The 747 is an incredibly special plane. It changed global aviation, and it’s also the most gorgeous plane in the world, in my opinion. We’ve seen airlines around the world retire the 747 long before the current pandemic, given that there are more fuel efficient and lower capacity long range planes nowadays.
When I think of the 747, two airlines come to mind — British Airways and Lufthansa. These airlines operate the largest 747 passenger fleets, and there’s something that’s still so special to me about flying these planes. Well, it looks like at least one of these airlines may be retiring its 747 fleet earlier than expected.
British Airways stops all 747 pilot training
It’s being reported that British Airways has suspended all training and recency for the roughly 600 pilots at the airline who fly the Boeing 747-400.
This could mark the beginning of the final chapter of the B747 at BA, as today all training & recency for the 600 or so pilots was formally suspended.
I feel very lucky to have flown both the B747 Classic in the right hand seat & B747-400 as a skipper.
1971-2020 ? pic.twitter.com/cgodPIw15E
— Tim Byatt (@Tim_the_Pilot) June 19, 2020
British Airways currently has a fleet of 28 Boeing 747s, which are an average of 23 years old. Prior to the current pandemic, British Airways’ plan was to retire about half of the 747s by the end of 2021, and the remaining 747s by 2024.
British Airways 747-400
Does this mean British Airways will retire 747s early?
The company has neither confirmed nor denied plans to retire the 747 fleet as a result of the current pandemic. There are a few ways to interpret this development regarding pilot training:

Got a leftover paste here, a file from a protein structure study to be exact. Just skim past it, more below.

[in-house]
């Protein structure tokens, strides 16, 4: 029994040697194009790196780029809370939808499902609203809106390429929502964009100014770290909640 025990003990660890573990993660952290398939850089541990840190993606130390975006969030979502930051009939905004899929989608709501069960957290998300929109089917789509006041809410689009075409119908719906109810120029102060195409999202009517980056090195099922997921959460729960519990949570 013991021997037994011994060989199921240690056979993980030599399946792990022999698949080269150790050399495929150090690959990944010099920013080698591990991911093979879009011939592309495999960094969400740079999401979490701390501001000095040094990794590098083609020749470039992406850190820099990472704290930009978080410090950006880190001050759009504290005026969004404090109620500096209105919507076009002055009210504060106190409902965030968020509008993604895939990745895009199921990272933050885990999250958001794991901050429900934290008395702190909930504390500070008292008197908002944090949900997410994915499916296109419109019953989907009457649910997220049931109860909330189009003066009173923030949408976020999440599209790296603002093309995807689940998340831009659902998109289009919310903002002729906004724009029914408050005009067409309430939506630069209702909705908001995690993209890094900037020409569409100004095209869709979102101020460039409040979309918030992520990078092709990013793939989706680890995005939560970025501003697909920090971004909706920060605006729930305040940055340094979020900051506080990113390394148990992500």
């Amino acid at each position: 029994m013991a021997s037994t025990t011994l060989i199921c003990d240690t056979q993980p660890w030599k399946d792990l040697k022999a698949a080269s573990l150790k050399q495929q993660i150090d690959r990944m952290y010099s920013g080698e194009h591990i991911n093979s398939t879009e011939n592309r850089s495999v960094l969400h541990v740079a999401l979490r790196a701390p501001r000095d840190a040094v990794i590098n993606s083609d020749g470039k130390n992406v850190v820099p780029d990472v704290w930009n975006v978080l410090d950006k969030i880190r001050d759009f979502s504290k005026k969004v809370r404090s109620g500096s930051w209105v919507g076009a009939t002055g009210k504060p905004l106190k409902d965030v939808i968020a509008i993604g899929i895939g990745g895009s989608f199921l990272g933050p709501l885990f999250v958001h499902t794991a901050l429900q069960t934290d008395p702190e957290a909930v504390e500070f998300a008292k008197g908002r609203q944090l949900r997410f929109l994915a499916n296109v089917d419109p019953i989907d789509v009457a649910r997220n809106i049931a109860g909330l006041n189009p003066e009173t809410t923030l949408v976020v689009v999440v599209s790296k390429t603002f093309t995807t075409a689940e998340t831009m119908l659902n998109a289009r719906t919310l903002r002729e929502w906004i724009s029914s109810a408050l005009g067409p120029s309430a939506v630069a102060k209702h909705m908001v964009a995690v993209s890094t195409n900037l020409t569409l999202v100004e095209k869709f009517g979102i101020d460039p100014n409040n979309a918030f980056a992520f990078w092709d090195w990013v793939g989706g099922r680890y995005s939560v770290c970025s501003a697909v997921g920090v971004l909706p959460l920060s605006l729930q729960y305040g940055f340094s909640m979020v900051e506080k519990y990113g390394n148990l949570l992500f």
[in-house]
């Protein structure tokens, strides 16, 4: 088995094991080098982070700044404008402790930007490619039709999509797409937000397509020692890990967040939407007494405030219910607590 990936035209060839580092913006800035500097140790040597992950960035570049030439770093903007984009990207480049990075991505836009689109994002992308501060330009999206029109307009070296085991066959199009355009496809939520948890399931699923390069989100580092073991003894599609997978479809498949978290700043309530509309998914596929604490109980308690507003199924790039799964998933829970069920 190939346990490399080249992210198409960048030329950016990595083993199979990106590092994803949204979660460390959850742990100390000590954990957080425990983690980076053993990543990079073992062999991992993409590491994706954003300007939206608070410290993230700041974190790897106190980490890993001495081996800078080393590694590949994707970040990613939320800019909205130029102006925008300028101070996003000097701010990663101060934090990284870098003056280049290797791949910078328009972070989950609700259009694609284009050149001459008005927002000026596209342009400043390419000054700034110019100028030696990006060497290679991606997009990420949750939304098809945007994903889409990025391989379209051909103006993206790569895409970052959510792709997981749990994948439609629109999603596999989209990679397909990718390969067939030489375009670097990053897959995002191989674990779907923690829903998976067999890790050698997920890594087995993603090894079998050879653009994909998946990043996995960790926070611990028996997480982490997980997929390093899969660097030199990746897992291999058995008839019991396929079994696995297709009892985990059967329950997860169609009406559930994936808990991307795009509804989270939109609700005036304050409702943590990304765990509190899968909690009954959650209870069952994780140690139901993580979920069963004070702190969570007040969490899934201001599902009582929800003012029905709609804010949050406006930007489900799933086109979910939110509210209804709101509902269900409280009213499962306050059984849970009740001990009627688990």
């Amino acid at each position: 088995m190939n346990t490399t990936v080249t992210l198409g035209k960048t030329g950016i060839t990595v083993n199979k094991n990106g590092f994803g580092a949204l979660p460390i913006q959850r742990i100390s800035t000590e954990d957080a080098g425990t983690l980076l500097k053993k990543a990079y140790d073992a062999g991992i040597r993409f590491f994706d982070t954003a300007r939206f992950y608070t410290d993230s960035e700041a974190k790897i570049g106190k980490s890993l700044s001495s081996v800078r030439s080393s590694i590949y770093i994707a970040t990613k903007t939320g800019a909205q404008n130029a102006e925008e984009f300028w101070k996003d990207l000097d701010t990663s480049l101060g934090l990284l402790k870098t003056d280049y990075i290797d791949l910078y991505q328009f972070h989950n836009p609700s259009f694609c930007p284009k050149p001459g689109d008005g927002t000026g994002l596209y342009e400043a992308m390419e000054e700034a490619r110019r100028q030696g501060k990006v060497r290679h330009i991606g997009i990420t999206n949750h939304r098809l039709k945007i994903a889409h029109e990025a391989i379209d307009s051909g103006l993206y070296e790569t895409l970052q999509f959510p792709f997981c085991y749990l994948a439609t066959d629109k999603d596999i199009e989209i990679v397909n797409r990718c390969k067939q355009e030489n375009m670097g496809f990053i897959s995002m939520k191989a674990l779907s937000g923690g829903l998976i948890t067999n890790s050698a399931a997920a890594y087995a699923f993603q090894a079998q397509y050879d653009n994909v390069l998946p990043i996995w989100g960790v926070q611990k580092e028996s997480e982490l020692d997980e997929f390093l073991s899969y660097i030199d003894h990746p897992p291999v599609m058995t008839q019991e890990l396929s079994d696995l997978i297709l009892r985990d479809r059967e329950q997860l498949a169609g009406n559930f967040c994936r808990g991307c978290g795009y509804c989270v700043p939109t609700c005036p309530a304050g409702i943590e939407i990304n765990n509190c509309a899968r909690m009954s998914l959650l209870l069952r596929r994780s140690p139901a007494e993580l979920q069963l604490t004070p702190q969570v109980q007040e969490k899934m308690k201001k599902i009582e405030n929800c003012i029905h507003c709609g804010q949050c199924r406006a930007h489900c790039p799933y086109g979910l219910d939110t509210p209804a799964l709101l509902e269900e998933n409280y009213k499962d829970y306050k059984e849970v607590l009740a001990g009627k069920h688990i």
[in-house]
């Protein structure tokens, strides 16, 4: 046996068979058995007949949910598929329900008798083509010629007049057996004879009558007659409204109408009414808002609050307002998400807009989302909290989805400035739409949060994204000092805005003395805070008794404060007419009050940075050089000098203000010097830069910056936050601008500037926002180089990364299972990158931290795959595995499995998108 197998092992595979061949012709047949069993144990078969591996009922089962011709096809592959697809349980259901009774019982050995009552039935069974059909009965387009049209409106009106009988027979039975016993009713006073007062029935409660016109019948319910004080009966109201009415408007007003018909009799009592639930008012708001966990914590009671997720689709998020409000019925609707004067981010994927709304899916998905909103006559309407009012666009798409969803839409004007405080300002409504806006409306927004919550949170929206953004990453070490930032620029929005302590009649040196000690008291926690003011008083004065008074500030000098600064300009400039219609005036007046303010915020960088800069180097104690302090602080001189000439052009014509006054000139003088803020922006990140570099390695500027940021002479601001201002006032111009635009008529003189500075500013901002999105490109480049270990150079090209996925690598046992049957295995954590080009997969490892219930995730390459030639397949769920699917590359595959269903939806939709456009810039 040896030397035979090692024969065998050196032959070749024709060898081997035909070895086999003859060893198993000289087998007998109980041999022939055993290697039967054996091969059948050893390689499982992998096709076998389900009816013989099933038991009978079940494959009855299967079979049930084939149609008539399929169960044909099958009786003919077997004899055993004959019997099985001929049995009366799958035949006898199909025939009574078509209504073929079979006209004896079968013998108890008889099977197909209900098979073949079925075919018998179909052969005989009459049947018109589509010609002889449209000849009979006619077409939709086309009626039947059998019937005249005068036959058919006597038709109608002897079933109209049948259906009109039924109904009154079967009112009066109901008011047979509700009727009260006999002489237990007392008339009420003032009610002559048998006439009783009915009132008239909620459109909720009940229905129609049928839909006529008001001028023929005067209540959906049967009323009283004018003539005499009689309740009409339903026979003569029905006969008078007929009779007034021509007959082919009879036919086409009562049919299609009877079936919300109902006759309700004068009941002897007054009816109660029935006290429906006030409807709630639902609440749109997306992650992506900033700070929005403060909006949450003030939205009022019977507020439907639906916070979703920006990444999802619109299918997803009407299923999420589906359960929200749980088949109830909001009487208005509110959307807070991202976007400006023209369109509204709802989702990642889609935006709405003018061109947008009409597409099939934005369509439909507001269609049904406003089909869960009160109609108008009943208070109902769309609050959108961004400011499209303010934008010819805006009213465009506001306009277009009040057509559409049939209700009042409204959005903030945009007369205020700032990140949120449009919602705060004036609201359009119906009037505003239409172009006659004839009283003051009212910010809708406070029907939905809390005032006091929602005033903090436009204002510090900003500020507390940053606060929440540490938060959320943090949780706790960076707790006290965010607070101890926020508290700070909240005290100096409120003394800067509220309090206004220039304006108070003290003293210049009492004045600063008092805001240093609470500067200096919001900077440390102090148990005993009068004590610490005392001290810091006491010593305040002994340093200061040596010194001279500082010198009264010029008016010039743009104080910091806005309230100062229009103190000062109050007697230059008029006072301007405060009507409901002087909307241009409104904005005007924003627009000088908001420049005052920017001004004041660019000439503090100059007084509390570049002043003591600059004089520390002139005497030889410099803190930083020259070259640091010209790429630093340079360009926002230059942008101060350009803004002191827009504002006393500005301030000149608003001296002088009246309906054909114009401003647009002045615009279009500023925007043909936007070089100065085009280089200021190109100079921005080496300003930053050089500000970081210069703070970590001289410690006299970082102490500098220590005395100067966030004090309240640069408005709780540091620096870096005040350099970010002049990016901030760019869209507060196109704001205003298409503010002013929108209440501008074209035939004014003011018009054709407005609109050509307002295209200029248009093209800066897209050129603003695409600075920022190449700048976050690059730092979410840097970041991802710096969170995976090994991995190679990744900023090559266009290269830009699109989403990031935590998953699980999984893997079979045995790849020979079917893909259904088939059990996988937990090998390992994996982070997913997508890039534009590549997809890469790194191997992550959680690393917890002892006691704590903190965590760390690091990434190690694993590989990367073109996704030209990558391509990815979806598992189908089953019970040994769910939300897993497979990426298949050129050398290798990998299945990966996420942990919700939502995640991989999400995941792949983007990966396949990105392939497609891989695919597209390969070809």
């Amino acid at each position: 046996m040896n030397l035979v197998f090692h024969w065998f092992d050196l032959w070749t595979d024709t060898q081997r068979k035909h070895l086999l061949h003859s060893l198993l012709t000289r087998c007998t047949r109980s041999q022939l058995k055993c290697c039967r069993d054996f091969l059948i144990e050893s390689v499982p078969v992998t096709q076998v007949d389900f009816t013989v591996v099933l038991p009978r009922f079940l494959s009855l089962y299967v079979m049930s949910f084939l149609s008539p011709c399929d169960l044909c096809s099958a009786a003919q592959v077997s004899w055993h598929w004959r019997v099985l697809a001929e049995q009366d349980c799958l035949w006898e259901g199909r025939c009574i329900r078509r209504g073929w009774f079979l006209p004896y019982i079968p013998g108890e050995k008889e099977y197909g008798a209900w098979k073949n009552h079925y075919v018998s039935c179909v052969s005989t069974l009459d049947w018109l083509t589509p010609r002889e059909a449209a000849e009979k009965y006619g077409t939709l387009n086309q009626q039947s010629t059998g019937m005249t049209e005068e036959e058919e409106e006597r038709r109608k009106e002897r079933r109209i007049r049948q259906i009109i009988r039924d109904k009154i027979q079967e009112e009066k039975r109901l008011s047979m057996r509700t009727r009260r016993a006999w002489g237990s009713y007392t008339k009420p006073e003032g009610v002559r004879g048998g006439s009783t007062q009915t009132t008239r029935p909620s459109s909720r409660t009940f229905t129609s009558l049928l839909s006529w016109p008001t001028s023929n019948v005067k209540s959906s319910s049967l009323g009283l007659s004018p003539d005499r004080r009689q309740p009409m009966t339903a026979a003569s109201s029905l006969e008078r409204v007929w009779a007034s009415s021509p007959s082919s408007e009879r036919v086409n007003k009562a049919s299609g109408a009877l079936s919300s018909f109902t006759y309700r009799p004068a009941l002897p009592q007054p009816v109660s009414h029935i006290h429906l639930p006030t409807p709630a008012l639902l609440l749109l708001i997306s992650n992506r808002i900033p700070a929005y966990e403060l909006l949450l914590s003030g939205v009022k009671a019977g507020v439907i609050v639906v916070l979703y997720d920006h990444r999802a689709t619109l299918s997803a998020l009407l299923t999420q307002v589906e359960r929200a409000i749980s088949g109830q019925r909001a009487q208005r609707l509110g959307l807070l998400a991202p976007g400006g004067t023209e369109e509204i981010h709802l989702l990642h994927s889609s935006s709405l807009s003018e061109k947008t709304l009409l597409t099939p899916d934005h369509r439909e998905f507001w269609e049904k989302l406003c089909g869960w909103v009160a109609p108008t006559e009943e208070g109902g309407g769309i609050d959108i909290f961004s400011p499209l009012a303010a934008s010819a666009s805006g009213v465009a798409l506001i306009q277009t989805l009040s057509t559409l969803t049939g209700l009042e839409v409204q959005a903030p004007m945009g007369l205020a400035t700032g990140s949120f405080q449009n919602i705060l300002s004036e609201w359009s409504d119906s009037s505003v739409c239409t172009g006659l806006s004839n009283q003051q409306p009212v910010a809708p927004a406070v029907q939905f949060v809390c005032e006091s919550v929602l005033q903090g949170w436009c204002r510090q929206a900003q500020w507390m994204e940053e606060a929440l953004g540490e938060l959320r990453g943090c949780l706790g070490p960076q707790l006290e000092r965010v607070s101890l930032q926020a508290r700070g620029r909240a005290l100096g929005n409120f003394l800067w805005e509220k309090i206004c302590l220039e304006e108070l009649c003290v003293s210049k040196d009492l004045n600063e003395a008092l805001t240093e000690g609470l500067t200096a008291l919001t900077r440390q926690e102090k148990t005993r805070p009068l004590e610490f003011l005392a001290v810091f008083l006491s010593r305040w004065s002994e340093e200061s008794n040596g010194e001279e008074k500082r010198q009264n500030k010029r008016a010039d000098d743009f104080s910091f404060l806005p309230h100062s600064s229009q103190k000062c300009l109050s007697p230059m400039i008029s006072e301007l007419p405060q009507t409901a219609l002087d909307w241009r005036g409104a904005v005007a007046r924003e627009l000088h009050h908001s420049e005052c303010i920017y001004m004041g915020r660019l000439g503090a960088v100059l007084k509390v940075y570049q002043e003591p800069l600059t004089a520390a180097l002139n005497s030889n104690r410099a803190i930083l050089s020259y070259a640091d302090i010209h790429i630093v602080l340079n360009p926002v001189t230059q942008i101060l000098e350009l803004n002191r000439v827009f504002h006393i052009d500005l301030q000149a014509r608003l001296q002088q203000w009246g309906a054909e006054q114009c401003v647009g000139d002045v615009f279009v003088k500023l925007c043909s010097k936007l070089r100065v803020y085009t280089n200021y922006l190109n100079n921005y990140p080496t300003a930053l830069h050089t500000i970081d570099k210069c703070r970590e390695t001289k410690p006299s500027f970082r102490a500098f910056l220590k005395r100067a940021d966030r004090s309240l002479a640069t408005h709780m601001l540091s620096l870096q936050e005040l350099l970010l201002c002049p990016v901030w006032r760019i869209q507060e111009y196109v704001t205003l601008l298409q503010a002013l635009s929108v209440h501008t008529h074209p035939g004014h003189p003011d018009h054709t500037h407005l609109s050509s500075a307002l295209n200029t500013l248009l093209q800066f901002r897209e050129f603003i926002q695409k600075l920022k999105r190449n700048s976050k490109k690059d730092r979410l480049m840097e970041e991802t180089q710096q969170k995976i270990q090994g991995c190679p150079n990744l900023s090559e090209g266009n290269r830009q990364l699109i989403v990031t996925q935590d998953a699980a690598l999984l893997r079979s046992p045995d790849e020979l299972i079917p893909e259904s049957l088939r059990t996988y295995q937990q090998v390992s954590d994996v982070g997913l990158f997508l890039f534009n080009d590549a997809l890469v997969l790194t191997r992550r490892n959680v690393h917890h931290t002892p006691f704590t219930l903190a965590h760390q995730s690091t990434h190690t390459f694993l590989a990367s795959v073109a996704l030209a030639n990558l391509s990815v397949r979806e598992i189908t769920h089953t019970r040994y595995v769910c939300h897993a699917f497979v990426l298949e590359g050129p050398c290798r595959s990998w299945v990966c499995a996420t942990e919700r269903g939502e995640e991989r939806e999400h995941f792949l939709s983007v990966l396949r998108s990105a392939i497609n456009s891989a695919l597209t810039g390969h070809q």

- The airline does in fact plan to retire all 747s, and therefore pilots don’t need to be trained on the aircraft anymore
- The airline expects 747s won’t fly for a long time, so there’s no point in keeping pilots current, but rather they’ll just be retrained when the time comes (which is a time consuming and costly process)
- This is a negotiating tactic, given the current situation British Airways is having with laying off pilots
Of those options, it sure seems most likely to me that British Airways may in fact be leaning towards retiring all 747s:
- It’s expected that it will take at least a couple of years for demand to recover, and the 747s are the least useful planes in a period with low demand
- Maintaining planes is costly even when they’re not flying
- If British Airways does bring these planes back into service, they’re high capacity and are gas guzzlers
While British Airways’ 747s don’t feature British Airways’ new Club Suites, there is something I always enjoyed about flying British Airways first class in the nose of the 747…
British Airways’ 747 first class
…and also about flying British Airways business class on the upper deck of the 747.
British Airways’ 747 business class
It’s looking more and more like British Airways may just retire its entire 747 fleet early. The airline was planning on retiring half of these by the end of next year, so presumably those planes won’t enter service again.
At that point the question becomes whether it’s worth the costs to keep the remaining 747s active (between maintenance, storage costs, and pilot training) when they’ll likely only end up flying a couple more years at most.
For what it’s worth, Lufthansa had already announced plans to retire five of 13 Boeing 747-400s in light of the current situation. The airline has no plans to retire its 19 Boeing 747-8s, which are only several years old on average.
What do you make of the prospect of British Airways retiring all 747s?